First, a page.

Editor’s Note: This is an excerpt from former Navy Seal Eric Greitens’ new book “Resilience,” which is a compilation of letters between him and his Navy SEAL buddy who was struggling with alcoholism, job loss, and PTSD.

When we’re struggling, we don’t need a book in our hands. We need the right words in our minds. When things are tough, a mantra does more good than a manifesto.

I’m going to try to divide each letter into brief thoughts. And I’m going to try to divide each thought further still until we get to some tightly wound common sense that can be easily carried.

And on that note, if you find anything of value here, make it yours. The value isn’t that a particular person said it or wrote it, but that you can use it.

So scribble notes in the margins. Underline. Highlight. Write down where you disagree and write me back. Think about your own life as you read.

The point, after all, is not just to read. The point is to read in a way that leads to better thinking, and to think in a way that leads to better living.

And because you’re my friend, there’s one thing I want to share with you before we start down this path. It’s relevant to our friendship, and relevant also to what we are trying to do now.

You know that when we were going through BUD/S, the most grueling part of SEAL training, I was married. You may not know that by the time you saw me in San Diego I was divorced.

Things weren’t going well when I was in BUD/S, and after a brutal day of training, I often tried to race home and set things straight. I still feel guilty about that. I think I could have been a better officer in BUD/S if I hadn’t felt the panicked pull of home the way I did then.

Sometimes my mind just wasn’t right. I’m sorry about that.

I won’t bore you with all the unhappy details here, but on Christmas, 2002, I came home to an empty house and just collapsed. Thank God for work. I’d get out of bed, get a uniform on, and get in on time. When I came home, I’d often fall straight into bed, and for the life of me I couldn’t get out of it until the next morning.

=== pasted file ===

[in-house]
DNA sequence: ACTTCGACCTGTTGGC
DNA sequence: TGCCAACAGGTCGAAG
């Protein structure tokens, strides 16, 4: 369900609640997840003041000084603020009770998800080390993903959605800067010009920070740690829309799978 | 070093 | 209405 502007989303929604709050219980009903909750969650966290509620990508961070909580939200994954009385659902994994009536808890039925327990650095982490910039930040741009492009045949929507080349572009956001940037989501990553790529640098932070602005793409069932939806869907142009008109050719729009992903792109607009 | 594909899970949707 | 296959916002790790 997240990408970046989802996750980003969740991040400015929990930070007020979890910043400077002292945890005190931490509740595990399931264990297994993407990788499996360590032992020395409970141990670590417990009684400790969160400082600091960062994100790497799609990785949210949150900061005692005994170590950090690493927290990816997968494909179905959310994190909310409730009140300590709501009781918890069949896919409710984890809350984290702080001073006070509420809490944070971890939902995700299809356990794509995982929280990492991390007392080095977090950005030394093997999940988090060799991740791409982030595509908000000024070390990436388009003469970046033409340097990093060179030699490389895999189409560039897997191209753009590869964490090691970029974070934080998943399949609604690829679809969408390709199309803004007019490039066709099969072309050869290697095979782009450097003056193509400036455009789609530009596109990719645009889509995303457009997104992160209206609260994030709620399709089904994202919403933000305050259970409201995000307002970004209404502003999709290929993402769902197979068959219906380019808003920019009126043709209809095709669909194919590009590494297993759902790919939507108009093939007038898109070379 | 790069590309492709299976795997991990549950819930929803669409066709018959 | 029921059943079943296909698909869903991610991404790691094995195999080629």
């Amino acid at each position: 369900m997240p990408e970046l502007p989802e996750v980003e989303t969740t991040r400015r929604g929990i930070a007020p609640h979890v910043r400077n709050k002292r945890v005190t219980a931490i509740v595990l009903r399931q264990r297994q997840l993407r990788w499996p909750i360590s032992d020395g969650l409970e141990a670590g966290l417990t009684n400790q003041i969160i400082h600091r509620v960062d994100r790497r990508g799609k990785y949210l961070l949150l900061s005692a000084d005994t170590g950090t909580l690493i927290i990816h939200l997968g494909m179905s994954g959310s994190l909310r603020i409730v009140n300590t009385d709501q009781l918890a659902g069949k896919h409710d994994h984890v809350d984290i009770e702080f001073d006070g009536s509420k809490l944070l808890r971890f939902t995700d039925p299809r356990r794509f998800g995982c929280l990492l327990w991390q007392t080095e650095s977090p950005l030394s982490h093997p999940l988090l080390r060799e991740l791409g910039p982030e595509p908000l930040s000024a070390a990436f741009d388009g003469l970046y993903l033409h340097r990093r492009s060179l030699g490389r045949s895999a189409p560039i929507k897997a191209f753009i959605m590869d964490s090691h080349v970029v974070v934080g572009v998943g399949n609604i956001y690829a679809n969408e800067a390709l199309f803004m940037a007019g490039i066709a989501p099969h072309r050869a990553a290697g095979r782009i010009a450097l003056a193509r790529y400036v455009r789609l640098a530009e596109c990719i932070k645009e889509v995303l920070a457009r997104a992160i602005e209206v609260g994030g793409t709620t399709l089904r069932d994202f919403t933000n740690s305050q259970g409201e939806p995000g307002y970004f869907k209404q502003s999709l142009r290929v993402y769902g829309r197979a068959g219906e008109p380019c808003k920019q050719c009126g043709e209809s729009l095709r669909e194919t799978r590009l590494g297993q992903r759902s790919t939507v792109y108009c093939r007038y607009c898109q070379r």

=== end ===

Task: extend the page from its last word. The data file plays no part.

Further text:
Trash piled up in the kitchen. The dishes went unwashed. I never seriously thought about killing myself, but I was so ashamed. When I look back on that year of my life … there’s almost nothing there.

In time, I found some good in that experience. In a very practical way, it made me a better officer and a better leader. When I had a guy wake me up in the middle of the night in the Philippines because his wife said she was leaving him, or when one of my guys in Iraq had a kid diagnosed with autism back home—well, I think I understood better what they were facing, and I hope that helped me to be of more help to them.

Now a husband and a father, I think I’m more solid and more grateful in ways I might not have been had I never been hurt so badly.

On a deeper, maybe you’d call it a more spiritual, level, the whole experience made me more empathetic. I’d seen a lot of tragedy before that time. I’d worked with refugees in Bosnia and Rwanda, with slum dwellers in India, with children of the street in Bolivia, with kids who’d been hit by land mines in Cambodia. I think I was compassionate before, and I’d always tried to be understanding. Yet even after being so close to misery in so many different places, on some level I still thought of most people’s struggles as man against the world, rather than man against the self. But when you’re in bed and not tired and it’s bright outside and you can’t seem to get your feet on the floor, you start to see that a lot of our most important battles are the ones we fight for self-mastery.

Now, in comparison with what so many other people have suffered, I find it a little embarrassing that something like this knocked me down so hard and kept me on my ass for so long. But there it is.

Other things have been hard. I’ve lost fights, some of them physical. Like you, I’ve lost friends. I’ve failed dozens of times to be the leader, friend, husband, son, cousin, boss, and brother that I know I can be.

But for all of that, I don’t know that I’ve ever been knocked down as hard as the day I walked into that empty apartment and collapsed on the floor. I wouldn’t wish that on anyone. But in retrospect, I can see some good in it. It’s made me stronger and better in a dozen ways.

I’ve been fortunate in other ways as well. I’ve been able to learn from great examples of resilience: refugees who survived genocide, other Navy SEALs who endured the hardest military training in the world, wounded veterans who have rebuilt purposeful lives in the face of devastating wounds. The things I talk about in these letters are strategies I’ve used in my own life, strategies I’ve seen others use, and I know how much they can help.

We all need resilience to live a fulfilling life. With resilience, you’ll be more prepared to take on challenges, to develop your talents, skills, and abilities so that you can live with more purpose and more joy.

I hope something here can help you to become stronger. I look forward to walking with you on this path.

This is an excerpt from “Resilience” by Eric Greitens, which was published on March 10, 2015. Copyright © 2015 by Eric Greitens. Used by permission of Houghton Mifflin Harcourt Publishing Company. All rights reserved.